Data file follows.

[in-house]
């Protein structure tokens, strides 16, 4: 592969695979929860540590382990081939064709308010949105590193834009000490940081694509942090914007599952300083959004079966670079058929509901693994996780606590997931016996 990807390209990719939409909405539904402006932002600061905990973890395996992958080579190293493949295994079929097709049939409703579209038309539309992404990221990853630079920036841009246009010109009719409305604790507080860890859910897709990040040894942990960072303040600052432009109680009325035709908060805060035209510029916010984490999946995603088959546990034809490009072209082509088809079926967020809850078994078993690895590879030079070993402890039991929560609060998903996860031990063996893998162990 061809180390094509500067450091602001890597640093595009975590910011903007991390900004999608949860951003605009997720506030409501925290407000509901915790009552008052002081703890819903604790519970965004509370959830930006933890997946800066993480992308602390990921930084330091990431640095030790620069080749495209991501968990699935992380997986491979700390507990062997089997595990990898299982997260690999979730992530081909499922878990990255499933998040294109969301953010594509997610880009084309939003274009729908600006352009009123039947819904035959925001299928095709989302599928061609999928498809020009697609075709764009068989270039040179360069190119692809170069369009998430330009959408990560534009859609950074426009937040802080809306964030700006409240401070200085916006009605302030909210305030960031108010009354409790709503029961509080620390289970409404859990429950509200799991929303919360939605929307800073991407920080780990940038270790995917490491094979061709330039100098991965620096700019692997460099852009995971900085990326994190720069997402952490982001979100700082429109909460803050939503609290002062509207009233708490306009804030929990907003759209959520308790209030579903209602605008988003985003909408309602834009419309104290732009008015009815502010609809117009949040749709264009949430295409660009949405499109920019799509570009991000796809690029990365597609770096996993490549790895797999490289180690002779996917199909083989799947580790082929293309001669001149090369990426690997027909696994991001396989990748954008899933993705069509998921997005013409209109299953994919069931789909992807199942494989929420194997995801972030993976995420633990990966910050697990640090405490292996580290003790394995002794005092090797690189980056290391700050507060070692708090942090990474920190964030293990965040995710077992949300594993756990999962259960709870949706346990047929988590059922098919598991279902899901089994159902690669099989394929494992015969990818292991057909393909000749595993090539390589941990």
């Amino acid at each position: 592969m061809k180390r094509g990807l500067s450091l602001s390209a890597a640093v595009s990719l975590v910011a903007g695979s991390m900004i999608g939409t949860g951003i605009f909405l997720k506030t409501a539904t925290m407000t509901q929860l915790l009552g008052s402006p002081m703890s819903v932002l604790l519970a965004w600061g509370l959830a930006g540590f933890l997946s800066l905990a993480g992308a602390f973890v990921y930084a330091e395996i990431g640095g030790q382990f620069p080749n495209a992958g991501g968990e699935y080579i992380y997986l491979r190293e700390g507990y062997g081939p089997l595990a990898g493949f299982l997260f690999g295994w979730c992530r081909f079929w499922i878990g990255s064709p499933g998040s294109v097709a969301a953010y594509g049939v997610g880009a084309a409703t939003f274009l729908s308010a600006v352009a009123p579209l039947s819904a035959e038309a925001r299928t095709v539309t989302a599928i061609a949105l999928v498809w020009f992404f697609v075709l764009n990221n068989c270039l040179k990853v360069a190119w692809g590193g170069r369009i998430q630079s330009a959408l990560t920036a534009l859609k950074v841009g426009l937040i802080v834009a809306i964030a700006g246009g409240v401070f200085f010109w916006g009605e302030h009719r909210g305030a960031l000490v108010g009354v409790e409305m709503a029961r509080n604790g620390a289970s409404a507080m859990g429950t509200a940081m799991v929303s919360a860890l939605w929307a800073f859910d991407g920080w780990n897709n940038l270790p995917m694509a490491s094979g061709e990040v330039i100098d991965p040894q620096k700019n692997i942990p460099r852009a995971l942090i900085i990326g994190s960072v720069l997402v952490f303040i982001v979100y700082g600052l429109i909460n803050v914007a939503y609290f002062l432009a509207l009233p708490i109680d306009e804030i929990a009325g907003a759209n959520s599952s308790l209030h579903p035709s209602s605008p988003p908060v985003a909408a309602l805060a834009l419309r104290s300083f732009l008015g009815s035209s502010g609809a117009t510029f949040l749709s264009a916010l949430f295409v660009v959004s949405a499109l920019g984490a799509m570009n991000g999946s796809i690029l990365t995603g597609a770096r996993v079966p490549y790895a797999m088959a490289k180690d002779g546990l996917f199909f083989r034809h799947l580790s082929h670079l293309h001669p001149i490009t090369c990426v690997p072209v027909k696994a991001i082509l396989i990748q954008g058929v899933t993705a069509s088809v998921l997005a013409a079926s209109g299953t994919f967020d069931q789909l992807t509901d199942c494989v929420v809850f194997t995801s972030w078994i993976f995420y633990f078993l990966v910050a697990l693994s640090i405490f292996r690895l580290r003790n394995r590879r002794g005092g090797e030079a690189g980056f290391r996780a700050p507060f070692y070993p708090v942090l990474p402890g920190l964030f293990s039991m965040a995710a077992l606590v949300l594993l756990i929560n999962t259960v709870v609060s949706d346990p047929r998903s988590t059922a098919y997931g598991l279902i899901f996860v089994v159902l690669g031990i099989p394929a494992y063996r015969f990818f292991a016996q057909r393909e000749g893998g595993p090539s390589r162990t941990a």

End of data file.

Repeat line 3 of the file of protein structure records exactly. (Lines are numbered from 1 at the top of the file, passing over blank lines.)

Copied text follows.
């Amino acid at each position: 592969m061809k180390r094509g990807l500067s450091l602001s390209a890597a640093v595009s990719l975590v910011a903007g695979s991390m900004i999608g939409t949860g951003i605009f909405l997720k506030t409501a539904t925290m407000t509901q929860l915790l009552g008052s402006p002081m703890s819903v932002l604790l519970a965004w600061g509370l959830a930006g540590f933890l997946s800066l905990a993480g992308a602390f973890v990921y930084a330091e395996i990431g640095g030790q382990f620069p080749n495209a992958g991501g968990e699935y080579i992380y997986l491979r190293e700390g507990y062997g081939p089997l595990a990898g493949f299982l997260f690999g295994w979730c992530r081909f079929w499922i878990g990255s064709p499933g998040s294109v097709a969301a953010y594509g049939v997610g880009a084309a409703t939003f274009l729908s308010a600006v352009a009123p579209l039947s819904a035959e038309a925001r299928t095709v539309t989302a599928i061609a949105l999928v498809w020009f992404f697609v075709l764009n990221n068989c270039l040179k990853v360069a190119w692809g590193g170069r369009i998430q630079s330009a959408l990560t920036a534009l859609k950074v841009g426009l937040i802080v834009a809306i964030a700006g246009g409240v401070f200085f010109w916006g009605e302030h009719r909210g305030a960031l000490v108010g009354v409790e409305m709503a029961r509080n604790g620390a289970s409404a507080m859990g429950t509200a940081m799991v929303s919360a860890l939605w929307a800073f859910d991407g920080w780990n897709n940038l270790p995917m694509a490491s094979g061709e990040v330039i100098d991965p040894q620096k700019n692997i942990p460099r852009a995971l942090i900085i990326g994190s960072v720069l997402v952490f303040i982001v979100y700082g600052l429109i909460n803050v914007a939503y609290f002062l432009a509207l009233p708490i109680d306009e804030i929990a009325g907003a759209n959520s599952s308790l209030h579903p035709s209602s605008p988003p908060v985003a909408a309602l805060a834009l419309r104290s300083f732009l008015g009815s035209s502010g609809a117009t510029f949040l749709s264009a916010l949430f295409v660009v959004s949405a499109l920019g984490a799509m570009n991000g999946s796809i690029l990365t995603g597609a770096r996993v079966p490549y790895a797999m088959a490289k180690d002779g546990l996917f199909f083989r034809h799947l580790s082929h670079l293309h001669p001149i490009t090369c990426v690997p072209v027909k696994a991001i082509l396989i990748q954008g058929v899933t993705a069509s088809v998921l997005a013409a079926s209109g299953t994919f967020d069931q789909l992807t509901d199942c494989v929420v809850f194997t995801s972030w078994i993976f995420y633990f078993l990966v910050a697990l693994s640090i405490f292996r690895l580290r003790n394995r590879r002794g005092g090797e030079a690189g980056f290391r996780a700050p507060f070692y070993p708090v942090l990474p402890g920190l964030f293990s039991m965040a995710a077992l606590v949300l594993l756990i929560n999962t259960v709870v609060s949706d346990p047929r998903s988590t059922a098919y997931g598991l279902i899901f996860v089994v159902l690669g031990i099989p394929a494992y063996r015969f990818f292991a016996q057909r393909e000749g893998g595993p090539s390589r162990t941990a």